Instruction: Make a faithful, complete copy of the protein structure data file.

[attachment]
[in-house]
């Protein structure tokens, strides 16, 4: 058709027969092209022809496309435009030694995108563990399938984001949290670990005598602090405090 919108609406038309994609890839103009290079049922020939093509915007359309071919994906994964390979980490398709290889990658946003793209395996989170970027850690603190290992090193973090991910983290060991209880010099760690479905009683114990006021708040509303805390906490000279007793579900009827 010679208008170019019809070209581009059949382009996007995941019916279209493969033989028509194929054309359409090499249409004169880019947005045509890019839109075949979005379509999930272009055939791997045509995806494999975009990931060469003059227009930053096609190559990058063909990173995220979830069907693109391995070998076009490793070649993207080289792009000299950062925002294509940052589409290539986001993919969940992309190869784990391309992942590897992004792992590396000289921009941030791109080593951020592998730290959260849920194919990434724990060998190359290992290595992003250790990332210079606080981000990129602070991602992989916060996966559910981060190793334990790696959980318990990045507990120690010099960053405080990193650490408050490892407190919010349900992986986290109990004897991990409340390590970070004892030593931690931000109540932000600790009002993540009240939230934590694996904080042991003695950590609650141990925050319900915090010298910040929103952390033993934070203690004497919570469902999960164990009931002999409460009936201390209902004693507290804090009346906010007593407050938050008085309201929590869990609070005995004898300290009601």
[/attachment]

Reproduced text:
[in-house]
């Protein structure tokens, strides 16, 4: 058709027969092209022809496309435009030694995108563990399938984001949290670990005598602090405090 919108609406038309994609890839103009290079049922020939093509915007359309071919994906994964390979980490398709290889990658946003793209395996989170970027850690603190290992090193973090991910983290060991209880010099760690479905009683114990006021708040509303805390906490000279007793579900009827 010679208008170019019809070209581009059949382009996007995941019916279209493969033989028509194929054309359409090499249409004169880019947005045509890019839109075949979005379509999930272009055939791997045509995806494999975009990931060469003059227009930053096609190559990058063909990173995220979830069907693109391995070998076009490793070649993207080289792009000299950062925002294509940052589409290539986001993919969940992309190869784990391309992942590897992004792992590396000289921009941030791109080593951020592998730290959260849920194919990434724990060998190359290992290595992003250790990332210079606080981000990129602070991602992989916060996966559910981060190793334990790696959980318990990045507990120690010099960053405080990193650490408050490892407190919010349900992986986290109990004897991990409340390590970070004892030593931690931000109540932000600790009002993540009240939230934590694996904080042991003695950590609650141990925050319900915090010298910040929103952390033993934070203690004497919570469902999960164990009931002999409460009936201390209902004693507290804090009346906010007593407050938050008085309201929590869990609070005995004898300290009601």